Monday, December 2, 2013

Military Monday: Military Kids

A different kind of helicopter parenting...8 Wing CFB Trenton 2010
 
 
There has been a lot of discussion on the internet lately about the current generation of kids. How this generation, the product of so-called 'helicopter parents' (see this article and others like it), are incapable of caring for themselves. How they need mommy and daddy to help them do everything, from folding their laundry, to helping them pass university courses.
 

As an answer to this...I give you the military child.

I have to say, I scoffed at these helicopter parents articles. Yeah, there's a few parents I've met in my years as a mom that would qualify, but the vast majority don't and won't. I'm sure it's partly because it would drive me crazy to hang out with parents like this. My friends kids' have chores. They participate in family discussions. They work for their allowances. If they get a failing grade, they lose privileges.

Part of the reason I know few qualifying helicopter parents is because, by necessity and opportunity, most (but certainly not all) of my close friends are part of military families.

So what makes military kids different?

1) Children in military families learn quickly that things don't always turn out the way they want. Often their first bed is a car seat, and they are on the road to a new home before they've even comprehended their old one. They say goodbye to their friends frequently. They don't get to choose
Dad just before
departure on deployment
their homes or their schools. The service branch their parent belongs to chooses those things, and chooses when they will change.

2) Military kids get big responsibilities on their shoulders early in life. I remember my three year old 'reading' to her newborn sister so that I could put her two year old brother down for his nap. Only a few feet away from me, but she understood that it was her responsibility, and she accepted that. When Dad is away a lot, someone has to step up to help out with other chores too, like lawn-mowing, dishes, taking out the garbage. As one military spouse says, "(Our) children are often in the position of learning to cope with change, they learn to make the best of difficult circumstances, and above all they learn the necessity of sacrifice for a greater good. Children in military families learn independence through adversity; being asked to contribute their skills and talents to the function of the family unit, to accommodate the absent family member."

3) Military kids understand the realities of military life. They hear the news. They know their parent is in danger. They endure disappointment when Dad isn't there to see them perform, to praise report cards, to compete in sports. They cry. They are scared. And they keep going. They get through it.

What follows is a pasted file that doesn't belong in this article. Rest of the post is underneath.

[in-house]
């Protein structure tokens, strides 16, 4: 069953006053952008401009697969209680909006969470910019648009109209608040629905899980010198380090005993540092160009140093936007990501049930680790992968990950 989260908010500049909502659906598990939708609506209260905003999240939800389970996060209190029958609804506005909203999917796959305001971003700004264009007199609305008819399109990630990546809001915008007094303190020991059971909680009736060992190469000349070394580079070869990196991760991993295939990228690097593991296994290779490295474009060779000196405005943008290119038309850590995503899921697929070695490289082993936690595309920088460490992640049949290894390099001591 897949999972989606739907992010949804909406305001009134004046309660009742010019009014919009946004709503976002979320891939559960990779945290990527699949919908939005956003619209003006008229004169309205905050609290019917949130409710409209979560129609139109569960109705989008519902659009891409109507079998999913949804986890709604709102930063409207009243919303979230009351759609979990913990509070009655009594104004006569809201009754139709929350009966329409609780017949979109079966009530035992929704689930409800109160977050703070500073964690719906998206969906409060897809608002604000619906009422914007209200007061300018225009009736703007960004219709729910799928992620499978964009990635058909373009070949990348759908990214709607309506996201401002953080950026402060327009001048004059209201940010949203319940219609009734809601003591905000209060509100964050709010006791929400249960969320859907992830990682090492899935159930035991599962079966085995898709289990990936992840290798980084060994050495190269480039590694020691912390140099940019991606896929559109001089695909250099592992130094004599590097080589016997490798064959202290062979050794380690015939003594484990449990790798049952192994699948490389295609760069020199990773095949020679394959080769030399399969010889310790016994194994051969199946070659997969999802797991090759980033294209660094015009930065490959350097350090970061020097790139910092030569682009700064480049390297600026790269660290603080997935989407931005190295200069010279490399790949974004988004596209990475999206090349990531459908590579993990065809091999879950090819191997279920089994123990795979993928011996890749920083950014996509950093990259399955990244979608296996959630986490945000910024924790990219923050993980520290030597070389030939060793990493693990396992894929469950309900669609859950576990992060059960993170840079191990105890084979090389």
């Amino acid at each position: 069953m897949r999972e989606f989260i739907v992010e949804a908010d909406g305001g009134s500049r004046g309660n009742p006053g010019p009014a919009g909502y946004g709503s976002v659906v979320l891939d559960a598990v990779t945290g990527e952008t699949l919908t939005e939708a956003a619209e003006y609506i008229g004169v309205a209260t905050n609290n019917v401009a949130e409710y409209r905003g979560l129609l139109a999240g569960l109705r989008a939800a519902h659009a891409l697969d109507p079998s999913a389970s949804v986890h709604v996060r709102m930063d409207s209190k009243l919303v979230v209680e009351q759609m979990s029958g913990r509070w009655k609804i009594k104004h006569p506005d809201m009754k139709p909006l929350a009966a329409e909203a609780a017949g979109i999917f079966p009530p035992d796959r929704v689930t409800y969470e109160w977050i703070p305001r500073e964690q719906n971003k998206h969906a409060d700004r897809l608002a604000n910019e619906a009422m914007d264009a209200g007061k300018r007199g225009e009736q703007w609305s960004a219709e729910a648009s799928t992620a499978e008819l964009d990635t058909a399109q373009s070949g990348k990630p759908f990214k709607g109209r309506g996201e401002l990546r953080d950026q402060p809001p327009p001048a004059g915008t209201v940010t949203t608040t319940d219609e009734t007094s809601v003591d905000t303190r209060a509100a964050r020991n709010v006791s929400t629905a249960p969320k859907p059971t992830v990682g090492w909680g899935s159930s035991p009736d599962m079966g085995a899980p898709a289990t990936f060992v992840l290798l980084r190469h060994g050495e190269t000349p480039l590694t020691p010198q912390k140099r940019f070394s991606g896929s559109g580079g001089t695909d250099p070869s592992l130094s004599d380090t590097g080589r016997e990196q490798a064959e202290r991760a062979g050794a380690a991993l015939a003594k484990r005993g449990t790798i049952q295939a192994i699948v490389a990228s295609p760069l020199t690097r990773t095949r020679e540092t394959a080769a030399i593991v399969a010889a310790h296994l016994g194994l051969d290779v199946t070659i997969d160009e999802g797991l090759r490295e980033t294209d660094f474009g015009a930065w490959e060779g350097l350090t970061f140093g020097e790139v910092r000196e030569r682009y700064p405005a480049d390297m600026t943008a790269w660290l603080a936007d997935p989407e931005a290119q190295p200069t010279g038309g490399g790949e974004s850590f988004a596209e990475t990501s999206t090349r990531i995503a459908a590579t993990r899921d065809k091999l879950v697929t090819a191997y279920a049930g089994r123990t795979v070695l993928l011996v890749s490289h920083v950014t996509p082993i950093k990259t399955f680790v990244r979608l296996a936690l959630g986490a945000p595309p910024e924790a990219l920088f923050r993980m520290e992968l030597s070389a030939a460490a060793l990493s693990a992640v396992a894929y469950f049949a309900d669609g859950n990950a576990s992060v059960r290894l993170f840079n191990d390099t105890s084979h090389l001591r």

One of my good friends recently said in a Thanksgiving oriented Facebook post: "Our girls have amazed me with their ability to keep going, not moping around, not waiting for things to happen to them, but going out and making life happen, living it to its fullest. I don't know if I would've been as strong at my age."

4) Military kids have great role models. Parents and other families around them that understand the value of hard work. Immediate role models that don't always want to do what they have to...but they do it anyway.

Now mind you, not every military family encourages their kids to get out there, make mistakes and keep working until they succeed. Some parents take their fear of their spouse's job and reflect it backwards. Their family environment, something they can control, becomes the outlet for something they can't control, ie) their spouse's environment. PTSD can play a big role in over-protective military family parenting (a post for another time...).

But the majority of military kids that I've met in my 25+ years associated with the military are strong, resilient, capable, and hard-working. They're kids that are able to deal with whatever life throws at them...because, well, life has thrown a lot at them already. Their experiences help them prepare for life without mom and dad.

What are your thoughts? Do you know strong, resilient military kids? Or perhaps you know some helicopter parents?  Let me know your experiences in the comments below!

Til next time,

Brenda.

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